Today wasn't a good day to be a mid-level oil service company. A combination of lackluster quarterly results and lower oil prices -- which fell to the lowest level in a month -- shoved nearly the entire space into the red today. That includes Patterson-UTI Energy (NASDAQ:PTEN), Oil States International (NYSE:OIS), Helmerich & Payne (NYSE:HP), and Nabors Industries (NYSE:NBR), which were all down double-digits at some point during the day.
Nabors Industries led the sell-off, declining as much as 14.5% by the mid-afternoon after reporting its first-quarter results. Fueling the land driller's sell-off was a deeper-than-expected loss of $149 million, or $0.52 per share, which was well off the consensus estimate of a $0.36 per share loss. In commenting on the result, CEO Anthony Petrello said he was "disappointed that our first quarter results were well short of our expectations." The Nabors Industries CEO noted that a combination of downtime and extraordinary costs were the culprits.
Patterson-UTI Energy plunged as much as 12% today even though its first-quarter results beat analysts' expectations. While the contract driller did report a net loss of $63.5 million, or $0.40 per share, that was $0.04 per share ahead of expectations. Despite experiencing "strong rig demand during the first quarter," the company noted that the total average rig revenue per day fell while average rig operating costs per day increased, which led to a decline in its total rig margin. That said, on a more positive note, Patterson-UTI Energy does see stronger results in the forecast after the company completed the acquisition of Seventy Seven Energy last week.
Oil States International was down more than 10% at one point in the day after its first-quarter results missed expectations. The energy services company reported an adjusted loss of $17.1 million, or $0.34 per share, which was $0.07 worse than the consensus estimate. Oil States noted that reduced spending in certain international areas along with continued underinvestment in deepwater regions offset the positives of improving U.S. land-based drilling. However, the company did report strong new orders during the quarter, resulting in sequential backlog growth in its offshore/manufactured products segment for the first time since early 2014.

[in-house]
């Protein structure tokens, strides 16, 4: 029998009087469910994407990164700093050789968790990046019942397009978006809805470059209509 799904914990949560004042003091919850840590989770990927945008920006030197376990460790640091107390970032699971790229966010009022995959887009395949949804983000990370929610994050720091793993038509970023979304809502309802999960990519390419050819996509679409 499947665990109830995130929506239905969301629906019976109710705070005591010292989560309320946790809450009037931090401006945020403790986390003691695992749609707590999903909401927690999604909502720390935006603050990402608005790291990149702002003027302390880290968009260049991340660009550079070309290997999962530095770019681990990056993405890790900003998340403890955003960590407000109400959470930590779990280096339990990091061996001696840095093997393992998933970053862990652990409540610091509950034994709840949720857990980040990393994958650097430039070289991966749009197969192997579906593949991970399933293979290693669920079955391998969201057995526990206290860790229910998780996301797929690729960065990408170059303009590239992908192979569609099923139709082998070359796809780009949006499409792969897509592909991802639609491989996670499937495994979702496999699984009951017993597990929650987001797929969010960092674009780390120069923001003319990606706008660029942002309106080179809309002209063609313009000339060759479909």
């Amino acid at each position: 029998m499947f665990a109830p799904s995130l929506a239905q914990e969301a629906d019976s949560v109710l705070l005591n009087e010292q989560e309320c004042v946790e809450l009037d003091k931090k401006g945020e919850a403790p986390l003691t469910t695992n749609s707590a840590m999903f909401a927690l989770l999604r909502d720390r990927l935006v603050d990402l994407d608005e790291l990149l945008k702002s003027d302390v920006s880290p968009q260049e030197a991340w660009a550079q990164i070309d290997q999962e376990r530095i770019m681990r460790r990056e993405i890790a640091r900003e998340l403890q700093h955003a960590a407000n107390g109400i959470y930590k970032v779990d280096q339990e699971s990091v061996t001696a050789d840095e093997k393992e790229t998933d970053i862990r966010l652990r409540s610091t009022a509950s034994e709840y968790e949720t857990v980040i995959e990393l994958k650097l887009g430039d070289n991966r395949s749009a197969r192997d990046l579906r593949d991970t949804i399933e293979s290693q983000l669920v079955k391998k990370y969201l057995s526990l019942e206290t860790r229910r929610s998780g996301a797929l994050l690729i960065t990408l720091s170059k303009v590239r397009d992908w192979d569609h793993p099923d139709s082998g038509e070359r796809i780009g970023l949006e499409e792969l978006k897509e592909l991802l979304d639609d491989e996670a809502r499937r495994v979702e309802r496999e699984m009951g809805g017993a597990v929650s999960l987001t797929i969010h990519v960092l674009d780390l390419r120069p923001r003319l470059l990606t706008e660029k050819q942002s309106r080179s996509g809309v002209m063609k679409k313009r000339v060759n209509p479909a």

Finally, Helmerich & Payne dropped nearly 10% by mid-day after reporting a deeper loss than expected. The land driller reported a net loss of $49 million, or $0.47 per share after adjustments, which was wider than the consensus estimate by $0.07 per share. While the company "experienced continued activity and spot pricing improvement in the U.S. Land market during our second fiscal quarter," according to CEO John Lindsay, "international land and offshore remain weak." Helmerich & Payne expects these trends to continue for the foreseeable future, which will keep the downward pressure on its results this year.
Right now, the only pocket of the oil market that's clearly improving is U.S. land. That's because shale drilling in core areas is quite profitable around $50 per barrel. Unfortunately, that's not the case in most other regions, which will remain under pressure since crude continues to bounce around the $50 a barrel level. Because of that, international and offshore exposure will continue to affect these companies until crude prices recover enough to fuel rebounds in those regions as well.